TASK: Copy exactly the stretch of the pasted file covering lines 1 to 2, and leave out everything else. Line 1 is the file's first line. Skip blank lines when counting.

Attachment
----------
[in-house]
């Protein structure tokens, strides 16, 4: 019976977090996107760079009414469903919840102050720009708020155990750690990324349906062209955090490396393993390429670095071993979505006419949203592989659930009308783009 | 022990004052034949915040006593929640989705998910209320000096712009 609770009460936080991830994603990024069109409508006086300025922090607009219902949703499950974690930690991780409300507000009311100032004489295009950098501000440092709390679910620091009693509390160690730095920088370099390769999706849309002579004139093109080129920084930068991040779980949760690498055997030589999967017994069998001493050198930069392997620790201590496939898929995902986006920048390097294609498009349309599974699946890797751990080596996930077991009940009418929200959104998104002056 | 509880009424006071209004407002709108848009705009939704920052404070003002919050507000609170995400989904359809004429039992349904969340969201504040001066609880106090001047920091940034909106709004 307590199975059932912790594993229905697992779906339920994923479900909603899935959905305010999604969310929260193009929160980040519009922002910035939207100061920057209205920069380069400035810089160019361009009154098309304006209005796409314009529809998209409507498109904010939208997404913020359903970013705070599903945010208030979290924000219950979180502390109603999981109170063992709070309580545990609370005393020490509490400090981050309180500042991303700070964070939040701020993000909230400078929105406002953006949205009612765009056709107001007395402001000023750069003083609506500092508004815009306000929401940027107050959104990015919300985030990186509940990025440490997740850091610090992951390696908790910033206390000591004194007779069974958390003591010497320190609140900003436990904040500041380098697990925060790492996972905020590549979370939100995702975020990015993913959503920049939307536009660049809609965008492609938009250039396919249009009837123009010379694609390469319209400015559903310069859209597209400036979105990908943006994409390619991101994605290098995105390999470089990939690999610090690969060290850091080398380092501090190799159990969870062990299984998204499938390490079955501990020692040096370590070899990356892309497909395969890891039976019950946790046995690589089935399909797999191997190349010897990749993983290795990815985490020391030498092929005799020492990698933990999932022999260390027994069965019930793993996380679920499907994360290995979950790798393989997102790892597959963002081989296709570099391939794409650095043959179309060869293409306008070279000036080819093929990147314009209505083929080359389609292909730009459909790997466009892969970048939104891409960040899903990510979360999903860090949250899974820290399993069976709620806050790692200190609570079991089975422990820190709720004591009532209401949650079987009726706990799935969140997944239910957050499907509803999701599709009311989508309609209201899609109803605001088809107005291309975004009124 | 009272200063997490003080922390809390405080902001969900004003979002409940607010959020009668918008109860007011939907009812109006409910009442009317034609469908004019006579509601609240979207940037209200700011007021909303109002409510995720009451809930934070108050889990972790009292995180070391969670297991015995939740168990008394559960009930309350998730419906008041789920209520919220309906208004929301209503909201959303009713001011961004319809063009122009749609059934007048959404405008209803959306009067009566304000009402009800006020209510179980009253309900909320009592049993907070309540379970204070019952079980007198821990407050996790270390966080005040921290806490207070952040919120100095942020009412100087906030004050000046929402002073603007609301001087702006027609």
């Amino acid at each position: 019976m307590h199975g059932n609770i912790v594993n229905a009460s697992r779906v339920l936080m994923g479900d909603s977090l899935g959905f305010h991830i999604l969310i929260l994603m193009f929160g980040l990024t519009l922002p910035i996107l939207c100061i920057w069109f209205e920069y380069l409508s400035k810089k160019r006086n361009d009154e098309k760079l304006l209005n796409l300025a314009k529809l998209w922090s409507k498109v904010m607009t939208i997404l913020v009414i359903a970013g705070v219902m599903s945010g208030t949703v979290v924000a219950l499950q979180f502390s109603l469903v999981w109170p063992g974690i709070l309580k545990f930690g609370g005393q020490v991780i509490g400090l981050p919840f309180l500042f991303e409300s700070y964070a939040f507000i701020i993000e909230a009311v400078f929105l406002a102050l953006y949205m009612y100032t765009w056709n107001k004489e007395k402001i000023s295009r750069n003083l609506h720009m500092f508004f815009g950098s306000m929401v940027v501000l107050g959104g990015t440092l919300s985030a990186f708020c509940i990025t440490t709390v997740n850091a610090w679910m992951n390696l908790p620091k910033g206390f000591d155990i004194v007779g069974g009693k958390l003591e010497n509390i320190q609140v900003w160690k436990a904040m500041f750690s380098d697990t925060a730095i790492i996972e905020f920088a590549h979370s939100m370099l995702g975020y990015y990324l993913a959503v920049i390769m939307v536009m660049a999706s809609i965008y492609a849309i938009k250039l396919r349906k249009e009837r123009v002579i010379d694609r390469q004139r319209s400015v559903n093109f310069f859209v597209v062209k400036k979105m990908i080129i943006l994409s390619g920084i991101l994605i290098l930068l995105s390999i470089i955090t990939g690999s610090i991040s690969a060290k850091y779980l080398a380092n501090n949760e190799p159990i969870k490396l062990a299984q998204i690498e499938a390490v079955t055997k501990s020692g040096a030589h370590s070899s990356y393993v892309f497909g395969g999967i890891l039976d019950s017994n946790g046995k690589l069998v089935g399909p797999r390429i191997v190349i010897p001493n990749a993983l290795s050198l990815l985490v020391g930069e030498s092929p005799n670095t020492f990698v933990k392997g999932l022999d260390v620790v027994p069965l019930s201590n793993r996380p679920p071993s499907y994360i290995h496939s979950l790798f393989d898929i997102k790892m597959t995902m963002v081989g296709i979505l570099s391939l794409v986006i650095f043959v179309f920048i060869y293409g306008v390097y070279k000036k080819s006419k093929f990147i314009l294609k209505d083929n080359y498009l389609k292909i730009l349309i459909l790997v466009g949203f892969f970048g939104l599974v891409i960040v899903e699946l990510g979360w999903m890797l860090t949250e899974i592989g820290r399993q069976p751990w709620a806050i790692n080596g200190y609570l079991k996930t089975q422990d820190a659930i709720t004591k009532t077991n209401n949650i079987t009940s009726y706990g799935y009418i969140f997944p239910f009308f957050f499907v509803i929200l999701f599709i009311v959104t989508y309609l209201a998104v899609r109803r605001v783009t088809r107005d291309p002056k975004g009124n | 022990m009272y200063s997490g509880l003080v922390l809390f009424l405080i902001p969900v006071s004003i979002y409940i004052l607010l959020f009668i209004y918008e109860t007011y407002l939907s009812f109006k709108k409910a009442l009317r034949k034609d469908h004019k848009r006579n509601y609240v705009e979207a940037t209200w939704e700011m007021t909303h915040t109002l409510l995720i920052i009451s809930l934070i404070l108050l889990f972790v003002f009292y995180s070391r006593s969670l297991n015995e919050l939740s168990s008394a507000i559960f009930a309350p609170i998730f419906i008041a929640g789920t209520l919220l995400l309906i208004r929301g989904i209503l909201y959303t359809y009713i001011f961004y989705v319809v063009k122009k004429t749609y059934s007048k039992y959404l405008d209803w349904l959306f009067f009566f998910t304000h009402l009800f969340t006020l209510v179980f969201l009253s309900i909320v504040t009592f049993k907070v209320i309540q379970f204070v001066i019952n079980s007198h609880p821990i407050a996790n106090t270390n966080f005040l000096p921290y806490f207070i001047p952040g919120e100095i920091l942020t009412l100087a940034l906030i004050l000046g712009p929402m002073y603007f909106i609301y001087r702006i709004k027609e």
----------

[in-house]
């Protein structure tokens, strides 16, 4: 019976977090996107760079009414469903919840102050720009708020155990750690990324349906062209955090490396393993390429670095071993979505006419949203592989659930009308783009 | 022990004052034949915040006593929640989705998910209320000096712009 609770009460936080991830994603990024069109409508006086300025922090607009219902949703499950974690930690991780409300507000009311100032004489295009950098501000440092709390679910620091009693509390160690730095920088370099390769999706849309002579004139093109080129920084930068991040779980949760690498055997030589999967017994069998001493050198930069392997620790201590496939898929995902986006920048390097294609498009349309599974699946890797751990080596996930077991009940009418929200959104998104002056 | 509880009424006071209004407002709108848009705009939704920052404070003002919050507000609170995400989904359809004429039992349904969340969201504040001066609880106090001047920091940034909106709004 307590199975059932912790594993229905697992779906339920994923479900909603899935959905305010999604969310929260193009929160980040519009922002910035939207100061920057209205920069380069400035810089160019361009009154098309304006209005796409314009529809998209409507498109904010939208997404913020359903970013705070599903945010208030979290924000219950979180502390109603999981109170063992709070309580545990609370005393020490509490400090981050309180500042991303700070964070939040701020993000909230400078929105406002953006949205009612765009056709107001007395402001000023750069003083609506500092508004815009306000929401940027107050959104990015919300985030990186509940990025440490997740850091610090992951390696908790910033206390000591004194007779069974958390003591010497320190609140900003436990904040500041380098697990925060790492996972905020590549979370939100995702975020990015993913959503920049939307536009660049809609965008492609938009250039396919249009009837123009010379694609390469319209400015559903310069859209597209400036979105990908943006994409390619991101994605290098995105390999470089990939690999610090690969060290850091080398380092501090190799159990969870062990299984998204499938390490079955501990020692040096370590070899990356892309497909395969890891039976019950946790046995690589089935399909797999191997190349010897990749993983290795990815985490020391030498092929005799020492990698933990999932022999260390027994069965019930793993996380679920499907994360290995979950790798393989997102790892597959963002081989296709570099391939794409650095043959179309060869293409306008070279000036080819093929990147314009209505083929080359389609292909730009459909790997466009892969970048939104891409960040899903990510979360999903860090949250899974820290399993069976709620806050790692200190609570079991089975422990820190709720004591009532209401949650079987009726706990799935969140997944239910957050499907509803999701599709009311989508309609209201899609109803605001088809107005291309975004009124 | 009272200063997490003080922390809390405080902001969900004003979002409940607010959020009668918008109860007011939907009812109006409910009442009317034609469908004019006579509601609240979207940037209200700011007021909303109002409510995720009451809930934070108050889990972790009292995180070391969670297991015995939740168990008394559960009930309350998730419906008041789920209520919220309906208004929301209503909201959303009713001011961004319809063009122009749609059934007048959404405008209803959306009067009566304000009402009800006020209510179980009253309900909320009592049993907070309540379970204070019952079980007198821990407050996790270390966080005040921290806490207070952040919120100095942020009412100087906030004050000046929402002073603007609301001087702006027609």